New research presented this week at ACR Convergence, the American College of Rheumatology’s annual meeting, shows that people with difficult-to-treat rheumatoid arthritis who do not have success with one Janus kinase inhibitor (JAK inhibitor) can achieve success either cycling to other JAKi medications or switching to a biologic drug.
Rheumatoid arthritis (RA) is the most common type of autoimmune arthritis. It is caused when the immune system (the body’s defense system) is not working properly. RA causes pain and swelling in the wrist and small joints of the hand and feet. Immunosuppressive treatments for RA can stop joint pain and swelling and may prevent joint damage.
JAK inhibitors are more recent additions to treat RA, but each one works differently. Some patients who fail a first JAK inhibitor may then try one of the others. There is no data that compares the effectiveness of cycling these therapies as opposed to switching to a biologic disease-modifying antirheumatic drug (bDMARD) in patients who have failed a first JAK inhibitor.
“In real life, JAK inhibitors are being used primarily in patients who have already failed treatment with a biologic DMARD, and they have shown to be effective in these situations. Despite this, in clinical trials, there were some patients who discontinued their JAK inhibitors due to lack of efficacy or safety concerns,” says Manuel Pombo-Suarez, MD, Ph.D., a rheumatologist at Hospital Clinico Universitario of Santiago de Compostela, Spain, and the study’s co-author.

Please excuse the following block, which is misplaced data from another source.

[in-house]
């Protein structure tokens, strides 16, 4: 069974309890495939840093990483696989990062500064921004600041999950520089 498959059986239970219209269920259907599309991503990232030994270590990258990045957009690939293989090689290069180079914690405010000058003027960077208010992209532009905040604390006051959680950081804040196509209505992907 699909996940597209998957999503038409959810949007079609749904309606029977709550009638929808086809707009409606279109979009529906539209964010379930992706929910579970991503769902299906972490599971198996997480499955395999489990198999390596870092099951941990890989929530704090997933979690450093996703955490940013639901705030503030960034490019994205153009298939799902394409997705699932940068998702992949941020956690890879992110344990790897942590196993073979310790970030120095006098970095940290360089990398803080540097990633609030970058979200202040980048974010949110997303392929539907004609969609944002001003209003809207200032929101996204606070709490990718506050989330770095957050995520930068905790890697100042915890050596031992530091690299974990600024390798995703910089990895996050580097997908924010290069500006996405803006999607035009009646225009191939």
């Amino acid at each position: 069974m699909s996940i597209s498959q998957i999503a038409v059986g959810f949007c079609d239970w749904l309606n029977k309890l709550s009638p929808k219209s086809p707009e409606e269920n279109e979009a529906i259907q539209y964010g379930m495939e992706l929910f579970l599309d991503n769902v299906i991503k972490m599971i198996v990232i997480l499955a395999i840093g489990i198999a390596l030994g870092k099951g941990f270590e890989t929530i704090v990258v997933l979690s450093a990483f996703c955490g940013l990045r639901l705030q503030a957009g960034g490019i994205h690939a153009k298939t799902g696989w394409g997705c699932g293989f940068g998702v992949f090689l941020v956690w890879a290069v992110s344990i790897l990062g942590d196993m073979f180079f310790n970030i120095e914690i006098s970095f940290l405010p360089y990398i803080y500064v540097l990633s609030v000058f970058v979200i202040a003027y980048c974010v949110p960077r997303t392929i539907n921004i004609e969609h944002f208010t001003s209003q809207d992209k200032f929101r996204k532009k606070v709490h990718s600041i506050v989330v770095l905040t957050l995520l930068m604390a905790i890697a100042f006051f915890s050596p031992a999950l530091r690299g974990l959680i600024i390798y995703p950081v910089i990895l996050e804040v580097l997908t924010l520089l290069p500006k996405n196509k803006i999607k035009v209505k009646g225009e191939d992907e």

Researchers set out to find another possible therapy to control disease in patients with RA. “There is no data on the effectiveness of using a second JAK inhibitor compared to a biologic DMARD after failure of a JAK inhibitor. We must provide a solution for these patients, so we asked this question in our study to find out which treatment strategy would be appropriate,” says Pombo-Suarez.
This nested cohort study included data on 708 RA patients who failed a first JAK inhibitor and then were treated with either a second JAKi (cycling) or a biologic DMARD (switching) in routine care. There were 154 who cycled and 554 who were switched. The researchers compared effectiveness for both treatment strategies on drug retention and disease activity, which was measured by DAS-28 disease activity test scores over one year after they started their second treatment. Patients who cycled JAK inhibitors tended to be older, had RA for a longer time, had already received more biologic DMARDs, and had a longer exposure to the first JAK inhibitor compared to patients who switched.
Cycling and switching showed similar drug survival rates after two years of follow-up. Still, researchers noticed an interesting, though not statistically significant trend: Discontinuation of treatment was more likely among the patients who cycled when their reason for stopping the first JAK inhibitor was because they had an adverse event. These patients were less likely to discontinue their second JAK inhibitor if they stopped the first drug because it was ineffective. Over time, patients’ disease activity test scores evolved in a similar way in both the cycling and switching groups, and both showed improvements after one year.
“This was precisely the goal of our study: To refine treatment options after failure to a JAK inhibitor. We intend to provide an answer for a growing population of RA patients, those who have failed treatment to JAK inhibitors,” says Dr. Pombo Suarez. “Our conclusion is that in those patients, the effectiveness of cycling to another JAK inhibitor is no different than that of switching to a biologic DMARD. Interestingly, patients cycling JAK inhibitors had a ‘more difficult-to-treat’ profile.”